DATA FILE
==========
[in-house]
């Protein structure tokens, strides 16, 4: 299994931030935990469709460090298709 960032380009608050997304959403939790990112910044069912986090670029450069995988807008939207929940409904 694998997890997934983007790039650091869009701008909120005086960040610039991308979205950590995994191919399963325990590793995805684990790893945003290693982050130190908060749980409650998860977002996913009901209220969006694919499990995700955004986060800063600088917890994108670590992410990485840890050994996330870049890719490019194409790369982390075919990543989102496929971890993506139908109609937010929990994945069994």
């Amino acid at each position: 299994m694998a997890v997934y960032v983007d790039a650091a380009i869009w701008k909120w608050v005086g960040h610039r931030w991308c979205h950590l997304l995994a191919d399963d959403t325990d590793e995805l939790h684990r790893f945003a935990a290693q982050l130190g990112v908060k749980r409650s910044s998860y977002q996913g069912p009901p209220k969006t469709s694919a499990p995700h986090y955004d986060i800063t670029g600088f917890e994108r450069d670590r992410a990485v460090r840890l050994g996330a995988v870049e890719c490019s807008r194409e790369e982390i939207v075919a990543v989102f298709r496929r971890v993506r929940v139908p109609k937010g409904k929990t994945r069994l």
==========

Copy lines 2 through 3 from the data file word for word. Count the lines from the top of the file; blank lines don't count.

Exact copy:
């Protein structure tokens, strides 16, 4: 299994931030935990469709460090298709 960032380009608050997304959403939790990112910044069912986090670029450069995988807008939207929940409904 694998997890997934983007790039650091869009701008909120005086960040610039991308979205950590995994191919399963325990590793995805684990790893945003290693982050130190908060749980409650998860977002996913009901209220969006694919499990995700955004986060800063600088917890994108670590992410990485840890050994996330870049890719490019194409790369982390075919990543989102496929971890993506139908109609937010929990994945069994």
């Amino acid at each position: 299994m694998a997890v997934y960032v983007d790039a650091a380009i869009w701008k909120w608050v005086g960040h610039r931030w991308c979205h950590l997304l995994a191919d399963d959403t325990d590793e995805l939790h684990r790893f945003a935990a290693q982050l130190g990112v908060k749980r409650s910044s998860y977002q996913g069912p009901p209220k969006t469709s694919a499990p995700h986090y955004d986060i800063t670029g600088f917890e994108r450069d670590r992410a990485v460090r840890l050994g996330a995988v870049e890719c490019s807008r194409e790369e982390i939207v075919a990543v989102f298709r496929r971890v993506r929940v139908p109609k937010g409904k929990t994945r069994l």